Selecting the core components
While some of these will be relevant to the DIY market only, this should give all desktop purchasers a brief overview into their system. Speccing out a desktop is perhaps a little more detailed than a laptop, as the choice of parts is significantly greater.
Selecting the CPU
What type of CPU you choose will not only affect what sort of motherboard you buy, but in turn also the type of RAM and the heatsink required to fit onto it. CPUs aren't just referred to in terms of clock speed (GHz), but also the socket they plug into on the motherboard. Pay attention to this socket type — it will help you purchase a heatsink and motherboard later.
One thing to note is that on AMD's desktop CPUs, there are pins on the bottom that are used to plug into the motherboard socket, whereas on Intel's the pins are found on the socket itself, with only contacts found on the underside of the CPU.
Another consideration is that clock speed alone does not determine the performance of the CPU — it's entirely possible that a 2.4GHz CPU could outperform a 3GHz CPU for example, depending on the architecture used and how much cache it has.
A more useful measurement than GHz is how many instructions per clock a processor can perform. Unfortunately, Intel and AMD do their best to confuse the issue, and there are misleading model numbers and GHz up the wazoo with no real indication how competing chips perform against each other. Thankfully, there's plenty of reviews sites on the web to separate the wheat from the chaff, and in particular we like AnandTech's Bench for seeing how processors stack up against each other.
Which CPU is for me?
At the high end of town is Intel's Core i7, a quad-core chip with no competitor as of yet. If you need ultimate performance, it's sitting right here, although you'll pay a price premium for it. It mounts in Socket 1366 for the 9xx series, or Socket 1156 for the 8xx series chips.
Servicing the mainstream is Intel's quad-core, Socket 1156-based Core i5. The dual-core, Socket 775-based Core 2 Duo and quad-core Core 2 Quad are still around in force, but we'd expect Core i5 to slowly squeeze these out as prices drop, and more Core i5 chips become available.
AMD still plays in this field with its Socket AM3-based dual-core Phenom II X2, triple-core Phenom II X3 and quad-core Phenom II X4 processors; however, performance-wise, these are competitors for the Core 2 series, not the Core i5.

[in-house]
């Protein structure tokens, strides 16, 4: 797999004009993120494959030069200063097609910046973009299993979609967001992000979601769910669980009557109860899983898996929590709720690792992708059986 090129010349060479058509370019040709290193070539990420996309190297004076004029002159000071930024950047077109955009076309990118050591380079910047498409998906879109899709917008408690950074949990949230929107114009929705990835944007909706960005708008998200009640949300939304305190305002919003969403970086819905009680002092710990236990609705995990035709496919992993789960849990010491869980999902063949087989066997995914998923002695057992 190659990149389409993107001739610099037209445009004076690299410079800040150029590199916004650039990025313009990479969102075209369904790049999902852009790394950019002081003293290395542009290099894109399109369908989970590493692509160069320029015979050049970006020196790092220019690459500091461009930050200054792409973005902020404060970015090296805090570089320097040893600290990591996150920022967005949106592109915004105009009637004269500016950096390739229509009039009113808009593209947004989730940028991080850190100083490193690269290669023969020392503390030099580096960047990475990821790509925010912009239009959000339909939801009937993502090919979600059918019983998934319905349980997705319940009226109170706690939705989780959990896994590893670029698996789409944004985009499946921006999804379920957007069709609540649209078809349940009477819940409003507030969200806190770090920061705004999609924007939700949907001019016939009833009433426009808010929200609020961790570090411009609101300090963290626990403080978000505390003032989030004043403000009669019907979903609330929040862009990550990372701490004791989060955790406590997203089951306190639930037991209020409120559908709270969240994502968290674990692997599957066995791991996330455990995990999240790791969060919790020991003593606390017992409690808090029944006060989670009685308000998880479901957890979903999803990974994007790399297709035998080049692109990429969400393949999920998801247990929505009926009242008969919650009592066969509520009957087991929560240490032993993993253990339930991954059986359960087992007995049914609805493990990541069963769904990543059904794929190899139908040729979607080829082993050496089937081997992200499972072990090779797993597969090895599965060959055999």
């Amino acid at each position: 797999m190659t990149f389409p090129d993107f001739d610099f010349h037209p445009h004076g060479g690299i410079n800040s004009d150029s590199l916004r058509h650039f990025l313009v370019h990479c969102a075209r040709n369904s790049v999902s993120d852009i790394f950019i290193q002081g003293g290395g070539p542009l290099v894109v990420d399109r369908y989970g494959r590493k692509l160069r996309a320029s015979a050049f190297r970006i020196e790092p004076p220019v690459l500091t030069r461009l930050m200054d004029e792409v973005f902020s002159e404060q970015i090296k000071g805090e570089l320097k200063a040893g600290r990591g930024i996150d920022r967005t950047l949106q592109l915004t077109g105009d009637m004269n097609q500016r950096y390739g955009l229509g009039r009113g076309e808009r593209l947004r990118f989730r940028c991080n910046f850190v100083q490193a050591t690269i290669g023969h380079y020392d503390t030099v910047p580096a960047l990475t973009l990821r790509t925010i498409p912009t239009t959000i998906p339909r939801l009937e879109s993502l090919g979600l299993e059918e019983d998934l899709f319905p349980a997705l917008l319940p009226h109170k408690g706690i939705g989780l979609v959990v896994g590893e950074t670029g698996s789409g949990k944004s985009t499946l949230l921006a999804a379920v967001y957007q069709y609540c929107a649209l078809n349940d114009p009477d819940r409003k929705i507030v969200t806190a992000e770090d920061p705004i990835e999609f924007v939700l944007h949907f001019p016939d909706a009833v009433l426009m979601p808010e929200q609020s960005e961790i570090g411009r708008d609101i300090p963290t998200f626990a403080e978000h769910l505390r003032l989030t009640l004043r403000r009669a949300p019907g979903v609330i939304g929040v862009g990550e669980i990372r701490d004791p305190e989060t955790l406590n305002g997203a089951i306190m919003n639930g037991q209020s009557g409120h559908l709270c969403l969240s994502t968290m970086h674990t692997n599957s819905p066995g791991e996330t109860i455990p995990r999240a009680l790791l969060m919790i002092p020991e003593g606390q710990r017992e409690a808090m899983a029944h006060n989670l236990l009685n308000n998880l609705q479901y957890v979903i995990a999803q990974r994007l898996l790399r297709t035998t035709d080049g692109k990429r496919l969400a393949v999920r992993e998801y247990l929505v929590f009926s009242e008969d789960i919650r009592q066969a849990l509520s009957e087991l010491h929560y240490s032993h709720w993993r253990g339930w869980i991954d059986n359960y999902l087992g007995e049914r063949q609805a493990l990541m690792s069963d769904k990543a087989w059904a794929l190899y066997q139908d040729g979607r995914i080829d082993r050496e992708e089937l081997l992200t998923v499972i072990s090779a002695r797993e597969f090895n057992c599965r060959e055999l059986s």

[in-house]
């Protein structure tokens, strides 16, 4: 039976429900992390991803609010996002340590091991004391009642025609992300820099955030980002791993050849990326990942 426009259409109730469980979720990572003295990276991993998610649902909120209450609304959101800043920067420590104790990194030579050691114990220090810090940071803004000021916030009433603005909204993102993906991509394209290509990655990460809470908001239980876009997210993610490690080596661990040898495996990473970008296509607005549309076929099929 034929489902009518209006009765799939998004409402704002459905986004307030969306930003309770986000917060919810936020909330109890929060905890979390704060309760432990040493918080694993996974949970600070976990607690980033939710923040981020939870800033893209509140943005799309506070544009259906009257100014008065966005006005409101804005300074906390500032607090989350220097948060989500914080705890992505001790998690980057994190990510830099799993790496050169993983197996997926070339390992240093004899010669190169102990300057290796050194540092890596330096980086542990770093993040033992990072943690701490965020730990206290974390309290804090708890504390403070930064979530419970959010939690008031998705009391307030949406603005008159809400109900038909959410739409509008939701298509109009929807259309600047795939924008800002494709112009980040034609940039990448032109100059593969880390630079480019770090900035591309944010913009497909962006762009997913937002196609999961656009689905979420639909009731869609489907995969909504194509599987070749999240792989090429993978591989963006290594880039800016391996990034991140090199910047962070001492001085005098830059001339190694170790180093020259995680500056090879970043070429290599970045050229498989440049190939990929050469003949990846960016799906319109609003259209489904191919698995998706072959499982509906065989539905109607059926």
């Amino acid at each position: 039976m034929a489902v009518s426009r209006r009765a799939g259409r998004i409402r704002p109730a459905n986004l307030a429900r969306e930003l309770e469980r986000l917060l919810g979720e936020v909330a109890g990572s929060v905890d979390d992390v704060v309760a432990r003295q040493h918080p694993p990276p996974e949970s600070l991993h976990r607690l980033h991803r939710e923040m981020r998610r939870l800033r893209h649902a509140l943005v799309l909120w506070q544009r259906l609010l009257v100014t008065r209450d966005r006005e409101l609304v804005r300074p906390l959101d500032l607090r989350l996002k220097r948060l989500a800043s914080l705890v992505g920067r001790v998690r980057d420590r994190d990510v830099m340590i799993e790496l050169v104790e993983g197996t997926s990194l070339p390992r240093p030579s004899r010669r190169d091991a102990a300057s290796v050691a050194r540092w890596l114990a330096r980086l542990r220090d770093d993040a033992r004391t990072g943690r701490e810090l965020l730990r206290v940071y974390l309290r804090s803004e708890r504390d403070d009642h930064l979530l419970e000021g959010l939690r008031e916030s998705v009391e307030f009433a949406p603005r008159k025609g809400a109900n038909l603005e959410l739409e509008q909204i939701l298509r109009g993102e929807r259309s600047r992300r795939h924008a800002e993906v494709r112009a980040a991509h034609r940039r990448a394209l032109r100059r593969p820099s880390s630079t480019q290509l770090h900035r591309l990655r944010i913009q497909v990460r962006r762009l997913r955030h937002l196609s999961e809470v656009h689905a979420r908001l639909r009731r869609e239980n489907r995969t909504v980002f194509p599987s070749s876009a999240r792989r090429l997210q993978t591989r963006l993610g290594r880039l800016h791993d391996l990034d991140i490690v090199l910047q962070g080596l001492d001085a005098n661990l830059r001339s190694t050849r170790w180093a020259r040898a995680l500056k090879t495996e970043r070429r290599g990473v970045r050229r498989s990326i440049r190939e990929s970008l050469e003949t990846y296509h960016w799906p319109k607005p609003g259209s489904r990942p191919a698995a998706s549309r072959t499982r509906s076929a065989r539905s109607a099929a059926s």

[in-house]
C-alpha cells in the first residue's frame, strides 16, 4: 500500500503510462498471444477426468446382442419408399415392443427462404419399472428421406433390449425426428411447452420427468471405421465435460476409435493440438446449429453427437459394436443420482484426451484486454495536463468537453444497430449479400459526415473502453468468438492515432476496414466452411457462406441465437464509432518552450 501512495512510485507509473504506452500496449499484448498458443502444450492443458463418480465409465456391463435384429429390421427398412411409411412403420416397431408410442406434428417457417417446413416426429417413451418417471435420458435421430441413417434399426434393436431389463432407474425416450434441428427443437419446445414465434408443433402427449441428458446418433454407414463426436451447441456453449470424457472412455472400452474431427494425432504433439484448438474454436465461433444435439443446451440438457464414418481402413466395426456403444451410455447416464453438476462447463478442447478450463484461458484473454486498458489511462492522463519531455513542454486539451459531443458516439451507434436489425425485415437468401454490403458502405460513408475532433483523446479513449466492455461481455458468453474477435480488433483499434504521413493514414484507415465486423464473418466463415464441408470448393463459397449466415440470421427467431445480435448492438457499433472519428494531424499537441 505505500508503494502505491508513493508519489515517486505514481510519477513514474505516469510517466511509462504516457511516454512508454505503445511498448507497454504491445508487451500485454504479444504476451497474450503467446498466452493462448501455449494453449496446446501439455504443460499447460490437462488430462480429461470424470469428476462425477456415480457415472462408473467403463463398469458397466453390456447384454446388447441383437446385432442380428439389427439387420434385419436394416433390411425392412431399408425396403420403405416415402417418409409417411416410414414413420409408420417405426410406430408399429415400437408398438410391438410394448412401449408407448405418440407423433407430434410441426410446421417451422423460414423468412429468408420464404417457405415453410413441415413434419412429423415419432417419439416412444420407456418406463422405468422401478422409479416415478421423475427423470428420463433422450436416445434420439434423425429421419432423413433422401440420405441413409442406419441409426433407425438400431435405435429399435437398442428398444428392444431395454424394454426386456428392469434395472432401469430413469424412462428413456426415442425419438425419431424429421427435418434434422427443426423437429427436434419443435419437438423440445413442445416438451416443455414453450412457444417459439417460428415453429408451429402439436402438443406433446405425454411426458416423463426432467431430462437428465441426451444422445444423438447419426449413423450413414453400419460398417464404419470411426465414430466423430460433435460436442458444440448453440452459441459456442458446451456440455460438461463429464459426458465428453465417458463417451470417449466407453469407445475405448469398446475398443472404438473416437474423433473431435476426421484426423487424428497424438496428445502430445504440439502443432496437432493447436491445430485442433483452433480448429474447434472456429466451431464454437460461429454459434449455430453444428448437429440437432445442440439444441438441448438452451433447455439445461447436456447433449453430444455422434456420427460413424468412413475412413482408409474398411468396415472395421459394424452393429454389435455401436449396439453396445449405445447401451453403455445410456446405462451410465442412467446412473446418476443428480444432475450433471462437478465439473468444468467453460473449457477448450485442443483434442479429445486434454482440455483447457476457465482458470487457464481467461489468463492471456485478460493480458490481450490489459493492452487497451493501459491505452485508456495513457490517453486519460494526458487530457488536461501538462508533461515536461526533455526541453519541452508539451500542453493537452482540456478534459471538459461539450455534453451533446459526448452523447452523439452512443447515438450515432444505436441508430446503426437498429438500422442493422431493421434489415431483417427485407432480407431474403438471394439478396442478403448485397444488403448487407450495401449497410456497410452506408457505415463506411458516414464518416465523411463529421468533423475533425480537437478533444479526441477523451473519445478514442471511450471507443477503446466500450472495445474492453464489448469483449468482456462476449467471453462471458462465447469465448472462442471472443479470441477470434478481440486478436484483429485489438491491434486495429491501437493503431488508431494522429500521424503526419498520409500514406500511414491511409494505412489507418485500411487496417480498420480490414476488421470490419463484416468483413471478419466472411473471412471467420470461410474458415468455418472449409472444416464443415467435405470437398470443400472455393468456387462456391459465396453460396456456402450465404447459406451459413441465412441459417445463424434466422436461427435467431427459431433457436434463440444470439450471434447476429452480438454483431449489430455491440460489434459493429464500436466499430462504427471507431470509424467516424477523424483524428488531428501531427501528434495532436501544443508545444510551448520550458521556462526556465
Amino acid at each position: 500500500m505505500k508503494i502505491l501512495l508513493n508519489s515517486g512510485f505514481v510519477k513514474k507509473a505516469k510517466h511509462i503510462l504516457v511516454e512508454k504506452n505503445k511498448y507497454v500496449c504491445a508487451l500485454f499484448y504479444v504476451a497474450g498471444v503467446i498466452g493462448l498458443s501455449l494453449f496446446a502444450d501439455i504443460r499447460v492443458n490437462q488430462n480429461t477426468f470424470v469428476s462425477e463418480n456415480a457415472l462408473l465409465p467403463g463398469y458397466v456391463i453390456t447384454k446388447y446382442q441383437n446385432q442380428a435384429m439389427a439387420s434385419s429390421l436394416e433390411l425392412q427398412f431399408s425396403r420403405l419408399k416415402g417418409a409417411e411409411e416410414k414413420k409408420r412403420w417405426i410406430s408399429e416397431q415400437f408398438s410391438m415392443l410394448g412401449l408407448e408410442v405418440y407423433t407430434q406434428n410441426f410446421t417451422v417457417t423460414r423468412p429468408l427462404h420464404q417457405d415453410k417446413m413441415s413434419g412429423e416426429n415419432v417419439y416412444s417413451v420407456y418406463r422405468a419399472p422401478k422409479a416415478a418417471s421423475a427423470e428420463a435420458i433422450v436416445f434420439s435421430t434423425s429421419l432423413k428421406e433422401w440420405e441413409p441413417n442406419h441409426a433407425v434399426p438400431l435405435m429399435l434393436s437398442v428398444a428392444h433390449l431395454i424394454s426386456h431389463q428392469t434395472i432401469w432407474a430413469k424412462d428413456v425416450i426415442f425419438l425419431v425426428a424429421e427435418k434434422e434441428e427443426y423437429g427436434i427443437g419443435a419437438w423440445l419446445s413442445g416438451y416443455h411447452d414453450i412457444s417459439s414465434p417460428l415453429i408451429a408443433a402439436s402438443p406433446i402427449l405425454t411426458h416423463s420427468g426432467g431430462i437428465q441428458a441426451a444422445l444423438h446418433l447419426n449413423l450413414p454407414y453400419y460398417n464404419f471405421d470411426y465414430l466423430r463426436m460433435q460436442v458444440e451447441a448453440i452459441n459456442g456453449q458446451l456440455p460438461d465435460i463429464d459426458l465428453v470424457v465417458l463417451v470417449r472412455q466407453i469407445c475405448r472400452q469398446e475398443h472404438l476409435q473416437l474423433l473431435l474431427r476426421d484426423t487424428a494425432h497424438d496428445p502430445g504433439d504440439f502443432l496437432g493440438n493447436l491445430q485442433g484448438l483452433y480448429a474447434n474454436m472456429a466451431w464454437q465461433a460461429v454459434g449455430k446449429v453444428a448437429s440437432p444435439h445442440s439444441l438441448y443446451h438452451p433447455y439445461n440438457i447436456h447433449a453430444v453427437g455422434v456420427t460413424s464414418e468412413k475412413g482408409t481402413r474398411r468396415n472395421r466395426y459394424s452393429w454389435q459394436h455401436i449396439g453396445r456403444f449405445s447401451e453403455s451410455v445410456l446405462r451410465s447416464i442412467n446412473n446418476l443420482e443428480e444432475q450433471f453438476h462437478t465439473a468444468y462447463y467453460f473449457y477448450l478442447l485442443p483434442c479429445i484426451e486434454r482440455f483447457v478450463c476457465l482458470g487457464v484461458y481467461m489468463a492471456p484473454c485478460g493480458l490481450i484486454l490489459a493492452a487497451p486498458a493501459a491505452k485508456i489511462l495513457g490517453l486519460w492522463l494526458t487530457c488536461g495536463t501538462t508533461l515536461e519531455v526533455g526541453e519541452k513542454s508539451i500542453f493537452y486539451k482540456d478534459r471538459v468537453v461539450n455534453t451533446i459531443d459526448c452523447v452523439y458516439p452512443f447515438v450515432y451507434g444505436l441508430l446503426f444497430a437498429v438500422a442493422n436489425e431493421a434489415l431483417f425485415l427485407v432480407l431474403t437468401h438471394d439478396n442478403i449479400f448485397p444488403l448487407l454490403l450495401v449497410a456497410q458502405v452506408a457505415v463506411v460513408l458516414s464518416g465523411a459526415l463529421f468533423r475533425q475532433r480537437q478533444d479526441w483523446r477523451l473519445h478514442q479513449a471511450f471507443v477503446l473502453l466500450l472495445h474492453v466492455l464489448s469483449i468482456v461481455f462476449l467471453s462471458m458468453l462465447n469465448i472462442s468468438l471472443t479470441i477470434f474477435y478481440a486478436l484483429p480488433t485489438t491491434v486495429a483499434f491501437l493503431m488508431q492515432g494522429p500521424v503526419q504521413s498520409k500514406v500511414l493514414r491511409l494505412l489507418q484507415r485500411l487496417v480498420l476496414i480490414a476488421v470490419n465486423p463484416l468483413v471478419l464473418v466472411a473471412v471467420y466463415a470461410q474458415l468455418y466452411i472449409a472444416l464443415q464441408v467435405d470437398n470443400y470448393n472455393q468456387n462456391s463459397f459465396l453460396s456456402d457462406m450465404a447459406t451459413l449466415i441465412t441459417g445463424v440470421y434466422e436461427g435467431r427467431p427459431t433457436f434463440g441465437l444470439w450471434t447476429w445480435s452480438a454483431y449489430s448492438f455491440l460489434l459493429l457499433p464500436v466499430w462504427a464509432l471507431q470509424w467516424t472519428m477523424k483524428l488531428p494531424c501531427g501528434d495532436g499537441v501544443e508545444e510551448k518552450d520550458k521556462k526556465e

At the low end of the market are Intel's Celeron and Pentium, and AMD's Athlon II, using Socket 775 and Socket AM3 respectively.
There are specialised CPUs too — Intel's Atom is a low powered CPU that's found in netbooks and net tops, and Via's CPUs often comes integrated on motherboards — both generally consume so little power and emit so little heat as a result that often no heatsink is required — though performance is heavily restricted, and so often PCs based on these processors are set to limited, specific tasks.
Highlighting the heatsink
If you're buying off the shelf, you likely won't have to think about this part. The heatsink attaches to the CPU in order to dissipate heat, and more often than not has a fan attached. In most instances, one will be bundled with the CPU you buy; however, there are aftermarket heatsinks which provide considerably better performance than the stock. Depending on the size of your case (and the clearance around the socket on your motherboard), you can even get something as impressive as the Prolimatech Megahalem or Thermalright Ultra 120 Extreme, which take 120mm fans to help keep your CPU cool. Just make sure to pick one up that matches the socket of your motherboard/CPU, as most need to be fitted with a specific mounting mechanism.
Keep in mind that if you do buy a third-party heatsink, some don't come with extra thermal interface material to apply between the CPU and heatsink in order to aid heat transfer. In this case, you'll need to buy a tube of something like Arctic Silver to fill the gap.
Mastering the motherboard
Once again likely to be a choice taken out of your hands if you buy off-the-shelf systems, the motherboard will be your key to future upgrade-ability. You'll need one with a socket that matches your CPU choice, and depending on what you intend to put in your machine, you'll need to make sure you get one with enough PCI-E slots (and of the right speeds), PCI slots, SATA, FireWire and USB ports to suit your needs.
One trap to look for — often motherboards use shared resources, meaning that you may not be able to use it to its full potential — for example, populating two PCI-E x16 slots with cards that make use of the full 16 lanes may drop your third PCI-E x4 slot to a speed of PCI-E x1, or you may not be able to populate all your RAM slots with as much RAM as you like. After you've narrowed down your choices, we would recommend downloading the manual from the manufacturer's website of your selected few to make sure you're aware of all the caveats.
Reaching for the RAM
If you buy an off-the-shelf system, the only RAM choice you'll likely have is capacity. For the average home user, 2GB RAM is still enough. The gamer will likely have between 4GB and 6GB in their system, and the content creator probably lives by the mandate "there's never enough".